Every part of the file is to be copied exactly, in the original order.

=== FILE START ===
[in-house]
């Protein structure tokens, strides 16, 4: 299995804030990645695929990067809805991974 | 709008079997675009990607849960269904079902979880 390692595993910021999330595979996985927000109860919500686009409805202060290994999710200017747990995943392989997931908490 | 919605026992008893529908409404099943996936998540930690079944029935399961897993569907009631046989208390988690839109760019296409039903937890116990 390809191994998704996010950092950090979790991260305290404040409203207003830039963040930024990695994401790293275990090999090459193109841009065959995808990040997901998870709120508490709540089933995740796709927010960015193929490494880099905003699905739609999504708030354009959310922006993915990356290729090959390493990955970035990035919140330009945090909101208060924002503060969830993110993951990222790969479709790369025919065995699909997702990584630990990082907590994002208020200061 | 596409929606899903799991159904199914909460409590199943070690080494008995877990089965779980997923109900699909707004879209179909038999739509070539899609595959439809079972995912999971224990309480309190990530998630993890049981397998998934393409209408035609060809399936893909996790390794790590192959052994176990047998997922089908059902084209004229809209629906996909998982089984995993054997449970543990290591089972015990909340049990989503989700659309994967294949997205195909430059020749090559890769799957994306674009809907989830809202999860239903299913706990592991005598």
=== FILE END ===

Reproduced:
[in-house]
């Protein structure tokens, strides 16, 4: 299995804030990645695929990067809805991974 | 709008079997675009990607849960269904079902979880 390692595993910021999330595979996985927000109860919500686009409805202060290994999710200017747990995943392989997931908490 | 919605026992008893529908409404099943996936998540930690079944029935399961897993569907009631046989208390988690839109760019296409039903937890116990 390809191994998704996010950092950090979790991260305290404040409203207003830039963040930024990695994401790293275990090999090459193109841009065959995808990040997901998870709120508490709540089933995740796709927010960015193929490494880099905003699905739609999504708030354009959310922006993915990356290729090959390493990955970035990035919140330009945090909101208060924002503060969830993110993951990222790969479709790369025919065995699909997702990584630990990082907590994002208020200061 | 596409929606899903799991159904199914909460409590199943070690080494008995877990089965779980997923109900699909707004879209179909038999739509070539899609595959439809079972995912999971224990309480309190990530998630993890049981397998998934393409209408035609060809399936893909996790390794790590192959052994176990047998997922089908059902084209004229809209629906996909998982089984995993054997449970543990290591089972015990909340049990989503989700659309994967294949997205195909430059020749090559890769799957994306674009809907989830809202999860239903299913706990592991005598």